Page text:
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Early Nissan Patrol 1951 Photo on eBay

• CATEGORIES: Features, Old Images

This a rare factory photo of early Nissan Patrol 4W60s. It was taken only three months after they began production. The 4W60s were made through 1960.

“1951 Press Photo Japanese workers build jeeps in Tokyo factory, Japan. This is an original press photo. Jeep-Japan – Industry – Bigger and more powerful than their American counterparts, Japanese jeeps receive their finishing touches in the Nissan Motor factory in Tokyo. The jeeps are used by the national rural police to speed up investigation work. More than 100 of the vehicles, which are constructed from materials from Japan, have been delivered. Photo measures 9 x 7.25 inches. Photo is dated 12-04-1951.”

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16 Comments on “Early Nissan Patrol 1951 Photo on eBay

  1. Blaine

    The Japanese were good at coping cars then. I remember seeing a picture of what looked to be a 2/3 scale of a 1957 Chevrolet car.

  2. David Eilers Post author

    Vernon, I appreciate your comment. So, if I understand correctly, you want the photo removed because there are Japanese workers in the photo?

  3. Alaska Paul

    I’m sure there were Japanese people in Hawaii and at Pearl harbor before, during and after WWII. These people were called Americans.

  4. Terry Chicago

    Wow…you swap the grille and the hood and you’d fool most folks. Unusual ‘flat fender’ that I’ve never knew about. I’m a Philippine born American citizen that proudly owns a ’64 3B and I am ok with the content of this post. Thank you.

  5. Blaine

    My dad was at Pearl Harbor when it was bombed and he was okay with owning Japanese cars in the mid 1970’s and in 1980 help build our auto repair business based on Japanese vehicles. Not to mention some of the “Made in Japan” toys I had when I was a child.

  6. Bill

    I take pride we Ameicans rebuilt the axis economies, that did change warfare. We should honor our vets and war dead but in doing so Amecans are a different breed, we befriend former enemies. I have a Japanese friend who is very much a jeep guy, he has a Mitsubishi CJ3B. – I’ll ask him if he has seen one of these early Patrols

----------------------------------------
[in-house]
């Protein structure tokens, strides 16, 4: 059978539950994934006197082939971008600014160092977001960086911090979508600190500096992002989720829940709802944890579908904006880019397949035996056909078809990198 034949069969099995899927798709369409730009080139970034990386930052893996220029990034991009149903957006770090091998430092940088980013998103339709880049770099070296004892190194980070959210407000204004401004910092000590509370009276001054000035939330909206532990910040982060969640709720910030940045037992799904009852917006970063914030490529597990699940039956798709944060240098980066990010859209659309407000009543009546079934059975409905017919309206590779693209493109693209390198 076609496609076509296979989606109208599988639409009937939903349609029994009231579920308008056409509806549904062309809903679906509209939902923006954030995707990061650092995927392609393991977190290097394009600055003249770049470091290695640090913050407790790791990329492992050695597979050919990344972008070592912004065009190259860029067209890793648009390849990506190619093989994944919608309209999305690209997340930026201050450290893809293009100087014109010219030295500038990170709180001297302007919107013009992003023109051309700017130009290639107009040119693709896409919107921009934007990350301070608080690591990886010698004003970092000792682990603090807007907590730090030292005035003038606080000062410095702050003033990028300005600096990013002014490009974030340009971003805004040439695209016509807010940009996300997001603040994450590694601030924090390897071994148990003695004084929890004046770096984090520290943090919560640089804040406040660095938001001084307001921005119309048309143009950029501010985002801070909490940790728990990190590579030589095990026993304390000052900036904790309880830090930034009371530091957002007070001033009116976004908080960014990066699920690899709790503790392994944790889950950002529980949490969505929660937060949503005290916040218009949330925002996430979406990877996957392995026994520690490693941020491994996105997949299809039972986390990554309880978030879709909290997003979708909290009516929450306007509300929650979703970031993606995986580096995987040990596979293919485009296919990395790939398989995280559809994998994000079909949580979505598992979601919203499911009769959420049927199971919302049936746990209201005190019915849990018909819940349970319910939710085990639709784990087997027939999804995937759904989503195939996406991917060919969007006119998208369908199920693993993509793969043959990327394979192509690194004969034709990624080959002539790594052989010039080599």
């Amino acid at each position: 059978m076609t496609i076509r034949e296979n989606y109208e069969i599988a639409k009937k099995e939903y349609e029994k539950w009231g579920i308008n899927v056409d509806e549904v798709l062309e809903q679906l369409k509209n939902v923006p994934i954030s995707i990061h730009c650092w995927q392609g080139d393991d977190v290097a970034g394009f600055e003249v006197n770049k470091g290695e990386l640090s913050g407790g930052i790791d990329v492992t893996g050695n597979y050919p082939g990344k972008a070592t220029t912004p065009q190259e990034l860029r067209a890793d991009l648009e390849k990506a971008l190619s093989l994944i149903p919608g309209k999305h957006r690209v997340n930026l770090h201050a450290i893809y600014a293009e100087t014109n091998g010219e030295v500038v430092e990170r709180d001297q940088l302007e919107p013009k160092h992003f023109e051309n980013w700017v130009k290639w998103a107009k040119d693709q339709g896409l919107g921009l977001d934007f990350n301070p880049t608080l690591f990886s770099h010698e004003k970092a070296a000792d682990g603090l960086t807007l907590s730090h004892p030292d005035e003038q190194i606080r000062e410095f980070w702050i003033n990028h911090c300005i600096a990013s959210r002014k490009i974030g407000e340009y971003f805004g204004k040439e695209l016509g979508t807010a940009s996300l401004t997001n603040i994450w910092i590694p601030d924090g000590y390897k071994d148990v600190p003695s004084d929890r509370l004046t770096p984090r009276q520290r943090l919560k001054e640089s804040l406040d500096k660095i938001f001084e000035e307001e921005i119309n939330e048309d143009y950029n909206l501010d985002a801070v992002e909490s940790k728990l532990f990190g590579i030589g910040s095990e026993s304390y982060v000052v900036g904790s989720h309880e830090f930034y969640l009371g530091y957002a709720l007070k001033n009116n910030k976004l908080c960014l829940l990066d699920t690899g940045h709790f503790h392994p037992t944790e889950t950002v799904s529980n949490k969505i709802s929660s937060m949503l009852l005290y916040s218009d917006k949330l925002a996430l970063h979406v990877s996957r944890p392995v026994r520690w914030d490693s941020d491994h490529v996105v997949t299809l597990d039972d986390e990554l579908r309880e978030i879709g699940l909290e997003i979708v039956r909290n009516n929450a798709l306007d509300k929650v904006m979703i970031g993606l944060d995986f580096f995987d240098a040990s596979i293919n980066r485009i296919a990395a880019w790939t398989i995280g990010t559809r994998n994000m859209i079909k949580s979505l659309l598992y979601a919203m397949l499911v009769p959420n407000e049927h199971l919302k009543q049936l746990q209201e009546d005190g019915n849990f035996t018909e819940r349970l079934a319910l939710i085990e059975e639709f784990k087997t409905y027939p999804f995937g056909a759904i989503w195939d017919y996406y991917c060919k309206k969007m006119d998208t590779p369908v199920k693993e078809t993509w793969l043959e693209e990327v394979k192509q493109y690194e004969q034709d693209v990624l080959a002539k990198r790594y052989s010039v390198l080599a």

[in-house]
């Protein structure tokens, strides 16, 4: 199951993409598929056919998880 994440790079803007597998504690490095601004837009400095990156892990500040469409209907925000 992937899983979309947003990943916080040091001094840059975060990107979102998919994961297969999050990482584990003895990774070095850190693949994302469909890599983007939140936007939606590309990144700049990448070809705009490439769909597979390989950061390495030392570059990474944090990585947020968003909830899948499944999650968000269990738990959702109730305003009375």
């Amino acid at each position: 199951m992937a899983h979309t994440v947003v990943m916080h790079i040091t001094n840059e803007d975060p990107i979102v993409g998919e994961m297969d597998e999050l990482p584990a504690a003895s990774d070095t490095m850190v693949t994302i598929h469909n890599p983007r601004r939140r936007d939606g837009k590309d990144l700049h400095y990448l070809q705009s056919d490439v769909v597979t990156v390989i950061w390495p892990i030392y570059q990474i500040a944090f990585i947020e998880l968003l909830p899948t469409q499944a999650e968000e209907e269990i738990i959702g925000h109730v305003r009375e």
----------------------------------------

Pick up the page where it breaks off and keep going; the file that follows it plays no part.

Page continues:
7. Alaska Paul

    Vernon, I’m curious where you purchased your 100% American made computer filled with 100% American made parts? What brand is it?

    Thanks, Paul

  8. Terry Chicago

    Well from Vernon’s perspective, I did not hear much stories about first-hand accounts of the realities of war in the Pacific theater, let alone The Philippines, where I grew up. All I knew growing up was that we despised the Japanese mainly due to WWII that they were completely fanatical of war strategies and ruthless of the locals and prisoners. This did not prevent us from using what technology came from there, even the Japanese built Jeepneys, as now regarded as a national treasure. I vaguely remember stories but maybe due to my age (36) and the younger generation may ‘un’fortunately? not hear stories of first hand accounts but rather just read how brutal the Japanese were in their obsolete libraries or by talking to Siri. I believe at this point in time, those vague stories were not powerful enough to have me even start to think to factor in how cruel the Japanese were 70+ years ago on trying why NOT to purchase Japanese products like Toyota’s or Honda’s even though the US consensus as a whole believes that Japanese vehicles are of far if not better built for the price than U.S. Ford’s and Chevy’s… Can you imagine denying your kids/grandkids nintendo-sega-atari-PlayStation and have to wait all the way to Xbox just because its finally US made not Japan. Not having to listen to Beethoven or refuse to drink lager beers because that’s from Hitler’s Germany or denying yourself spaghetti and lasagna because Italy was our foe. Where do you then draw the line if its even worth drawing? I apologize if my comments went off topic from this post.